Three months away from electronics can sure clear one’s mind! Maybe it was the vaporized lead.
Rather than designing my Christmas-light controller project Like A G35 as a standalone AVR board, I have come to my senses and decided to make it an Arduino shield instead. The first iteration of the board started with the ATmega32U4, which is little more than an integrated Arduino in terms of capabilities, so I wasn’t adding any functionality by building the microcontroller portion myself. All I was doing was indulging my DIY tendencies. A shield reduces costs, design time, and risk, and it gives me more surface area for terminal blocks.
Other than this blog post and a quick review of my earlier EAGLE files, I haven’t done any actual work. But when my kids started talking about Halloween costumes this weekend, I realized that Christmas is right around the corner - particularly at the slow pace of hobby electronics. Time to lay it out!
Current feature list:
- An Arduino shield that might be slightly unusual in that the raw power will go directly to it rather than through the Arduino. This is because I’ll want much higher current than the Arduino’s built-in voltage regulator (or USB socket with 500mA fuse) can safely handle in order to power the lights.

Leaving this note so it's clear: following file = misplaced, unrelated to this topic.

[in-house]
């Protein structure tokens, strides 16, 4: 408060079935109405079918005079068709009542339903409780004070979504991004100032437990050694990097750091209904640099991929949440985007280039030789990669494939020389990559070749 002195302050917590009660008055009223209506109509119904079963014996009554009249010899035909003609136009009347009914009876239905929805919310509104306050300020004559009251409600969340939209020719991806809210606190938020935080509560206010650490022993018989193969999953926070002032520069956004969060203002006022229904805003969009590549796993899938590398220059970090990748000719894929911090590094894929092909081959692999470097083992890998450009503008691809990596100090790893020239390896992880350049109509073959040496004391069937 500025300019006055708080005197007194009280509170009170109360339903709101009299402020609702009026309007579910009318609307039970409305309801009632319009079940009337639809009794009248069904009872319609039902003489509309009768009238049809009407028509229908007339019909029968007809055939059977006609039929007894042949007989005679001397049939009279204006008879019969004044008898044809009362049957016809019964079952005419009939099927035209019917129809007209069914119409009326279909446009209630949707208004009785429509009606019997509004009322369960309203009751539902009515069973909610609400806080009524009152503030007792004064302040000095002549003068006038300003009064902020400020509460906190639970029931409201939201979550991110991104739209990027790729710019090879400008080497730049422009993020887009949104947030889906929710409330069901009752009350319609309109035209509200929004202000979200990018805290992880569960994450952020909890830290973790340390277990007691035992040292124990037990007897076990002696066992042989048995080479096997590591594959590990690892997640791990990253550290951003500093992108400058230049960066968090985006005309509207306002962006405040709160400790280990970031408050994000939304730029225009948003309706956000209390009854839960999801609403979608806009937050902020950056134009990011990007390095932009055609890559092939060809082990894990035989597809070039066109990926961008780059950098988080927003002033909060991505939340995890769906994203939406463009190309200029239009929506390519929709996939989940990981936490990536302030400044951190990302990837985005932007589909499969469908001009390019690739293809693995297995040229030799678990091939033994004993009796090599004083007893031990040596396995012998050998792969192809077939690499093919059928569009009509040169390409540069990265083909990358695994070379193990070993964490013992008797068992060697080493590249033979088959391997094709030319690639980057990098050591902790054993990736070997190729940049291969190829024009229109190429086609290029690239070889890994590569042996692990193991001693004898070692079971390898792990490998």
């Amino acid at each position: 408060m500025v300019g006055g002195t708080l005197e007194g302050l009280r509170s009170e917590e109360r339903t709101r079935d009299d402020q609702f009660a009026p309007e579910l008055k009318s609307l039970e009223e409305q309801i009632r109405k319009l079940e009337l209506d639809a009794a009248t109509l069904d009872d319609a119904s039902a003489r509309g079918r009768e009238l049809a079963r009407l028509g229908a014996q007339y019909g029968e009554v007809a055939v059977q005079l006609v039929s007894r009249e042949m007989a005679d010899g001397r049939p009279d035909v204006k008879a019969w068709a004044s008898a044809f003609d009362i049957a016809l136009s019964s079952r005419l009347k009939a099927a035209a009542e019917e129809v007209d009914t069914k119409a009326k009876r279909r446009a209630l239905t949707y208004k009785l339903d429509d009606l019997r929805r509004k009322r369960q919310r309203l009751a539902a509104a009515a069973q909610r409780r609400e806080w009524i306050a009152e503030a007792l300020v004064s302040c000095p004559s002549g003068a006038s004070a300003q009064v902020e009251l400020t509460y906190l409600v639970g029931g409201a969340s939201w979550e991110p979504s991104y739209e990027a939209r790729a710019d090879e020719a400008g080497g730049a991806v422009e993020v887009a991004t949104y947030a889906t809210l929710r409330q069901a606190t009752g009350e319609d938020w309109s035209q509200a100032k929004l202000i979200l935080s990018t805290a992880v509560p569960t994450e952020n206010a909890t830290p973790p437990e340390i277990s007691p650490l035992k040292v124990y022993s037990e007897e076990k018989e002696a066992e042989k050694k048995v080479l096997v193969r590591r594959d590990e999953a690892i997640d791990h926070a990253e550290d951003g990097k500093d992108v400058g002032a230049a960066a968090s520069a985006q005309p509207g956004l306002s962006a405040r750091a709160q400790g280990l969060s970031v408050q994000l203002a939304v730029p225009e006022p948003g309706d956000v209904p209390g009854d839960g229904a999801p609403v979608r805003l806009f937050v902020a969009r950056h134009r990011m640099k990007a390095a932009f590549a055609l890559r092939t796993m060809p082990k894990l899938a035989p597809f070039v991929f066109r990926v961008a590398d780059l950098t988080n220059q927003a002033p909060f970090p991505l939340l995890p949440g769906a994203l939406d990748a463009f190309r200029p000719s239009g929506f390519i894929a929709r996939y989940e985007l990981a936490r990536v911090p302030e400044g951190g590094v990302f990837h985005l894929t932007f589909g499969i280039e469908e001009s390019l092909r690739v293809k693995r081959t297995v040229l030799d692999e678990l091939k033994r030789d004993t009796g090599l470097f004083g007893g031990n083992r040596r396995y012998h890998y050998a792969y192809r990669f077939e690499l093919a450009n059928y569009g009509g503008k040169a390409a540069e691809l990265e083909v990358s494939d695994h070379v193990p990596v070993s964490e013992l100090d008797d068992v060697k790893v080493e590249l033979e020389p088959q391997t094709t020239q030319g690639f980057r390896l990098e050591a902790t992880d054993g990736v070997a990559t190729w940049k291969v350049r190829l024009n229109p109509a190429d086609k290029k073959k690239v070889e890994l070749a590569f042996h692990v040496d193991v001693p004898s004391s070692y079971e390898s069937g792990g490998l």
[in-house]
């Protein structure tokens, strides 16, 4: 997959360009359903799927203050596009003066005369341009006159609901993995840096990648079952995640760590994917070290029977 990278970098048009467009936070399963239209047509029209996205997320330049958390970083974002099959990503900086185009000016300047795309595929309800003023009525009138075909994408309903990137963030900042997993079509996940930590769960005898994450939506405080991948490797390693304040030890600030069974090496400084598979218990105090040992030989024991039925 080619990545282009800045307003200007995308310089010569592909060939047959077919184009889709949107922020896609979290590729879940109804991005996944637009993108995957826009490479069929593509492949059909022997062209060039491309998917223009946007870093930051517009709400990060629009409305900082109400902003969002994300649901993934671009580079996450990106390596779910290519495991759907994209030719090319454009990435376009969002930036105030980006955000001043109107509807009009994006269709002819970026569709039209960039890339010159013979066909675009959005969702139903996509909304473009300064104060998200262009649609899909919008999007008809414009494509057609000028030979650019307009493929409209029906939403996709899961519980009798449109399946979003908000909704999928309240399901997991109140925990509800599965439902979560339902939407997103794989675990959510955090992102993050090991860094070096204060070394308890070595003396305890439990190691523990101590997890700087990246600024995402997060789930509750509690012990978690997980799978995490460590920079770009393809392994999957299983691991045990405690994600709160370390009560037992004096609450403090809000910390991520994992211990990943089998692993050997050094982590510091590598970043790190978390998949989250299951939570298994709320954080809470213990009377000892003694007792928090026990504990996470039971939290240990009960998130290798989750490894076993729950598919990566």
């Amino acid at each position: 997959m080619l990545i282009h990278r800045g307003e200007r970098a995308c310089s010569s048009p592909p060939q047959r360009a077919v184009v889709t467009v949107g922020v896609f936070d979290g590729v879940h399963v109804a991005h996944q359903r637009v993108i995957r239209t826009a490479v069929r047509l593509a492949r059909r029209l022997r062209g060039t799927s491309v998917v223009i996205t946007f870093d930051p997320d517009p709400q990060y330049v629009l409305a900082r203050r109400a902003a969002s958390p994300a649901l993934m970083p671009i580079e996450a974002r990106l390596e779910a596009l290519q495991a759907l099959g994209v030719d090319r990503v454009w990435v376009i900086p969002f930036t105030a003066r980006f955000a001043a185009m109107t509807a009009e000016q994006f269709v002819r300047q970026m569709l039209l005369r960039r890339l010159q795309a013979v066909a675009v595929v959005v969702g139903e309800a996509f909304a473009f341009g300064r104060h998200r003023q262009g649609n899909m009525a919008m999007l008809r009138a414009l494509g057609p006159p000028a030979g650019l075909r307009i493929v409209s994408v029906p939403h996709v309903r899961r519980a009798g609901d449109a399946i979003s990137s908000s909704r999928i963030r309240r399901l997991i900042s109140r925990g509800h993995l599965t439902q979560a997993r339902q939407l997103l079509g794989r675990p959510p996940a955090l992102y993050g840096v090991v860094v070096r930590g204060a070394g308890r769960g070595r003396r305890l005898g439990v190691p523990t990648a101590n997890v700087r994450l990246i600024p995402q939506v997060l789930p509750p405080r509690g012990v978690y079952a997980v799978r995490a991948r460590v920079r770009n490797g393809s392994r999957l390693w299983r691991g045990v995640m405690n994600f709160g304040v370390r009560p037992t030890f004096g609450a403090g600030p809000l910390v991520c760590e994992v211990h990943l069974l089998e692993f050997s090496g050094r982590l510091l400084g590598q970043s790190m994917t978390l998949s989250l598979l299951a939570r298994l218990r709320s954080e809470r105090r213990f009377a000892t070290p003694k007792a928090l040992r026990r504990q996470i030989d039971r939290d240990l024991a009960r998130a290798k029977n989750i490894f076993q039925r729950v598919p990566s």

- As many sets of terminal blocks as I can fit on the shield. I was originally going to do just three-post blocks with the G35 positive/data/negative pinout, but I might instead do a four-post pinout adding a clock out for WS2801 light strands.
- An IR receiver for remote control.
- A real-time clock circuit that I doubt I’ll ever populate. Given the limited program size of the ATmega328p, I honestly can’t see how I’d be able to stuff enough light programs in to want to run it year-round.
Now that it’s become a shield, this circuit is getting pretty simple. That’s good!